Adherents of the faith present themselves as one of the most ancient monotheistic communities in the world.
With their total population not exceeding 650, the Samaritans may well be the smallest ethno-religious community in the world today.
In light of this, survival seems to be their main preoccupation.
Palestinians and Israelis
Today, nearly 320 Samaritans live in Nablus, the largest town of the West Bank, which they view as their historical homeland and principal religious centre.
The other 335 people live in Holon near Tel Aviv.
The Nablusite Samaritans are full Palestinian citizens and are represented in the local municipal council as well as in the Palestinian Legislative Council. Those living in Holon are full Israeli citizens.
Samaritans in Nablus bear both Arab and Hebrew names, the Arab names being used in public life and the Hebrew names in private life and at religious ceremonies.
Moreover, all Samaritans in Nablus speak Arabic making it difficult to distinguish them from other Palestinians.
However, religious rites and services are conducted in an ancient Hebrew dialect Samaritans claim goes back to the era of the early Israelites.
Samaritans argue that the Hebrew spoken now in Israel is a confluence of the Assyrian and Aramaic languages.
According to Abd al-Muin Sadaka, the highest-ranking religious leader of the community, Samaritans follow “authentic Judaism”.
Abd al-Muin Sadaka a leader
“We only recognise the five books of Moses (Genesis, Exodus, Leviticus, Numbers, Deuteronomy). We don’t believe that the rest is from God,” says Husni Sameri, who is in charge of the Samaritan museum and cultural centre.
The religion is based on five pillars: Belief in the one God, that Moses is God’s messenger, belief in the first five books of Moses, especially the Ten Commandments, belief in the holiness of the Jerzim mountain, and finally belief in the day of resurrection.
Most Samaritans believe in a sixth pillar, namely the belief in a prophetic figure descending from Moses who will appear toward the end of time and spread justice throughout the world.
Samaritans treasure a Torah scroll at their community’s museum in Nablus which they inherited allegedly since Aaron, Moses’ brother.
This scroll, they say, is the oldest existing Torah in the world, written by a fourth-generation grand child of Aaron.
According to Sadaka, the Samaritan population reached 1,200,000 nearly 1400 years ago. However, this number dwindled steadily until it reached an all-time low of 146 in 1946.
Sadaka attributes the near extinction of the community to intermarriage, assimilation, and “forced conversion” to other religions, especially Islam, a claim denied by Professor Abd al-Hafidh Shuraida, dean of the Islamic studies department at the Najah University in Nablus.
Today, the biggest problem facing Samaritans, especially in Nablus, is the decreasing female population. According to Sameri, there are only four females for every five males.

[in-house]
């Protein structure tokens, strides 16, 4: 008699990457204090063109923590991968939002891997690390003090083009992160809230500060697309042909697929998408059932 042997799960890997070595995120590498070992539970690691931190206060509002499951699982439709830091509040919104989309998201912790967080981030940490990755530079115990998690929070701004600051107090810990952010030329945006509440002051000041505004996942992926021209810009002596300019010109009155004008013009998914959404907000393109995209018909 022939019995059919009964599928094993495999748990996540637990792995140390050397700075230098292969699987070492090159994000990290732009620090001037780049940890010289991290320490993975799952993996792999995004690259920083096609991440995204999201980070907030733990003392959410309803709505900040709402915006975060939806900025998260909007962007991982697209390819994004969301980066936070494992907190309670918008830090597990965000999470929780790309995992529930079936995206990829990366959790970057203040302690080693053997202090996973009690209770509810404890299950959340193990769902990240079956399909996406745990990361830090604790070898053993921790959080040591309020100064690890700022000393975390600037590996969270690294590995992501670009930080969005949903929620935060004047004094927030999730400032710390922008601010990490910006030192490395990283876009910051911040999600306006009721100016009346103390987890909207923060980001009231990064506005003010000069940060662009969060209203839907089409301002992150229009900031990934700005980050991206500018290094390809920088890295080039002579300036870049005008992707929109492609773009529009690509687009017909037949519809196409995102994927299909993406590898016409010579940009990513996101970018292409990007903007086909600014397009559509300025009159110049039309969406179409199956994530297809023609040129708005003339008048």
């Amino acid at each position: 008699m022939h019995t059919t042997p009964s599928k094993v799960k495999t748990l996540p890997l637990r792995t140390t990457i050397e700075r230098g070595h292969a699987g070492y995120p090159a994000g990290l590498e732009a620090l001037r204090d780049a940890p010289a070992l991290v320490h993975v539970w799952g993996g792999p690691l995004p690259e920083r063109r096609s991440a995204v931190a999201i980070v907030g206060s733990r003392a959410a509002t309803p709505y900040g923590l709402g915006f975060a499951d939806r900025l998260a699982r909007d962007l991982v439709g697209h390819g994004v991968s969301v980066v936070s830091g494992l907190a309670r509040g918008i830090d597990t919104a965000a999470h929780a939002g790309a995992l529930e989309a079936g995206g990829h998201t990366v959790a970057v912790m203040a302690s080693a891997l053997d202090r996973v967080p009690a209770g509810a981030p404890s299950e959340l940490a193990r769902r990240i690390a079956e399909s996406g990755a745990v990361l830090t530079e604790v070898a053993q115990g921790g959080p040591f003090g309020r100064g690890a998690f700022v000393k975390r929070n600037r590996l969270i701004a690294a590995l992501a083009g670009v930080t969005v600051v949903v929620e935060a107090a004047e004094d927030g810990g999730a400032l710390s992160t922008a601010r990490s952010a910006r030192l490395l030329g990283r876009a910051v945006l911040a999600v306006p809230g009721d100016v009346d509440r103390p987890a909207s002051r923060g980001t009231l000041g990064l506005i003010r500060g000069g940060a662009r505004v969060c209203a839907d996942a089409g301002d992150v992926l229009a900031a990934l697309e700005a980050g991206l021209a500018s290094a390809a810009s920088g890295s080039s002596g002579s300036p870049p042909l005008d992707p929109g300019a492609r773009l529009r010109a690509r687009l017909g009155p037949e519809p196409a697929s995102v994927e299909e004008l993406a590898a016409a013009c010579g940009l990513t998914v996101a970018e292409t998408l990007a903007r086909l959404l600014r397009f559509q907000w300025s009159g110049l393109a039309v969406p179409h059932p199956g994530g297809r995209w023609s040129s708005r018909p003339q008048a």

“This is a real problem and we don’t know how to resolve it,” he says.
Sameri says their religion prohibits marriage outside the community “unless the outsider, whether male or female, is willing to convert to the Samaritan faith and join the Samaritan community.
“Any Samaritan who marries outside is no longer a Samaritan,” he says.
A sacrificial ceremony held on
In Israel, the problem seems to have been overcome, at least in part, as a number of Samaritan men married Israeli Jewish women who embraced the Samaritan faith.
However, the problem in Nablus remains acute since, as Sameri says, Muslims are unlikely to convert.
In fact, at least two Samaritan youths chose to convert to Islam and, according to Nablus journalist Amin Abu Warda, have been excommunicated by the elders of the community. One of the converts is a female student who has married a Muslim.
According to Shuraida, who has written a book on Samaritans, the occurrence of mental and physical disabilities is much higher in the Samaritan community than it is in society at large.
Shuraida attributes this to intermarriage within the sect or even the immediate clan.
Samaritans in general praise Islam, which they view as vindicating their religion.
“Without Muhammad, no Samaritan would have remained on the face of earth,” Sameri told Aaljazeera.net, alluding to the designation of Samaritans by Islam as “people of the book” who should be protected and respected.
Indeed, despite their esotericism and religious insularity, the Samaritans seem to be integrated in the Palestinian social fabric in Nablus, both socially and economically.
“We are an integral part of Nablus. We are more than good neighbours. We are brothers and compatriots,” says Sameri.
His remarks are readily corroborated by Palestinians.